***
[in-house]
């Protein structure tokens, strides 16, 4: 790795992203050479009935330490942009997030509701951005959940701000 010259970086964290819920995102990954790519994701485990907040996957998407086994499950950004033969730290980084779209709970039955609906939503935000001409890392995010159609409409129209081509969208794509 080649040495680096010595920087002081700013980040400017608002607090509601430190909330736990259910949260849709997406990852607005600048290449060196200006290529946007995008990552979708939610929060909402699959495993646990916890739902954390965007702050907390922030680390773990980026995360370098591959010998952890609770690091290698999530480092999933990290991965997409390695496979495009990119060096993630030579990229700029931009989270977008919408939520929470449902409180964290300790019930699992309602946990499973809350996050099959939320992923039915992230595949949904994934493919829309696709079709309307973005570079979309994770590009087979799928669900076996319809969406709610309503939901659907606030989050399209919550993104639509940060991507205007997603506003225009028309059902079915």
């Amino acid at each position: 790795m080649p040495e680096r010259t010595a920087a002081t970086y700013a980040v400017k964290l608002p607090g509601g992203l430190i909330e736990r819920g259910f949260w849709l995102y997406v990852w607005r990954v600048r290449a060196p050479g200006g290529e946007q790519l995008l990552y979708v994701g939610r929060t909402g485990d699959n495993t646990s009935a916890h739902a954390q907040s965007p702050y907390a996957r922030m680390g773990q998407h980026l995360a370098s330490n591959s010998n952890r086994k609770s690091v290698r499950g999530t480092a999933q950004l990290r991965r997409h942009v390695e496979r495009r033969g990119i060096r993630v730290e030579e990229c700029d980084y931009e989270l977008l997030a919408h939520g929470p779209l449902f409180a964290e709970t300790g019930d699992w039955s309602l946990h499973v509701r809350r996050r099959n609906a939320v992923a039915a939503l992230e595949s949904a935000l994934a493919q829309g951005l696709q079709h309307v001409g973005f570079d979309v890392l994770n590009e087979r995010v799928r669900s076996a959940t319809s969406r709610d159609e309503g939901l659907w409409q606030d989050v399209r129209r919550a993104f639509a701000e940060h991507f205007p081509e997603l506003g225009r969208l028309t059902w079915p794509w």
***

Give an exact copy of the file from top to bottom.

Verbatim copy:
[in-house]
């Protein structure tokens, strides 16, 4: 790795992203050479009935330490942009997030509701951005959940701000 010259970086964290819920995102990954790519994701485990907040996957998407086994499950950004033969730290980084779209709970039955609906939503935000001409890392995010159609409409129209081509969208794509 080649040495680096010595920087002081700013980040400017608002607090509601430190909330736990259910949260849709997406990852607005600048290449060196200006290529946007995008990552979708939610929060909402699959495993646990916890739902954390965007702050907390922030680390773990980026995360370098591959010998952890609770690091290698999530480092999933990290991965997409390695496979495009990119060096993630030579990229700029931009989270977008919408939520929470449902409180964290300790019930699992309602946990499973809350996050099959939320992923039915992230595949949904994934493919829309696709079709309307973005570079979309994770590009087979799928669900076996319809969406709610309503939901659907606030989050399209919550993104639509940060991507205007997603506003225009028309059902079915």
């Amino acid at each position: 790795m080649p040495e680096r010259t010595a920087a002081t970086y700013a980040v400017k964290l608002p607090g509601g992203l430190i909330e736990r819920g259910f949260w849709l995102y997406v990852w607005r990954v600048r290449a060196p050479g200006g290529e946007q790519l995008l990552y979708v994701g939610r929060t909402g485990d699959n495993t646990s009935a916890h739902a954390q907040s965007p702050y907390a996957r922030m680390g773990q998407h980026l995360a370098s330490n591959s010998n952890r086994k609770s690091v290698r499950g999530t480092a999933q950004l990290r991965r997409h942009v390695e496979r495009r033969g990119i060096r993630v730290e030579e990229c700029d980084y931009e989270l977008l997030a919408h939520g929470p779209l449902f409180a964290e709970t300790g019930d699992w039955s309602l946990h499973v509701r809350r996050r099959n609906a939320v992923a039915a939503l992230e595949s949904a935000l994934a493919q829309g951005l696709q079709h309307v001409g973005f570079d979309v890392l994770n590009e087979r995010v799928r669900s076996a959940t319809s969406r709610d159609e309503g939901l659907w409409q606030d989050v399209r129209r919550a993104f639509a701000e940060h991507f205007p081509e997603l506003g225009r969208l028309t059902w079915p794509w």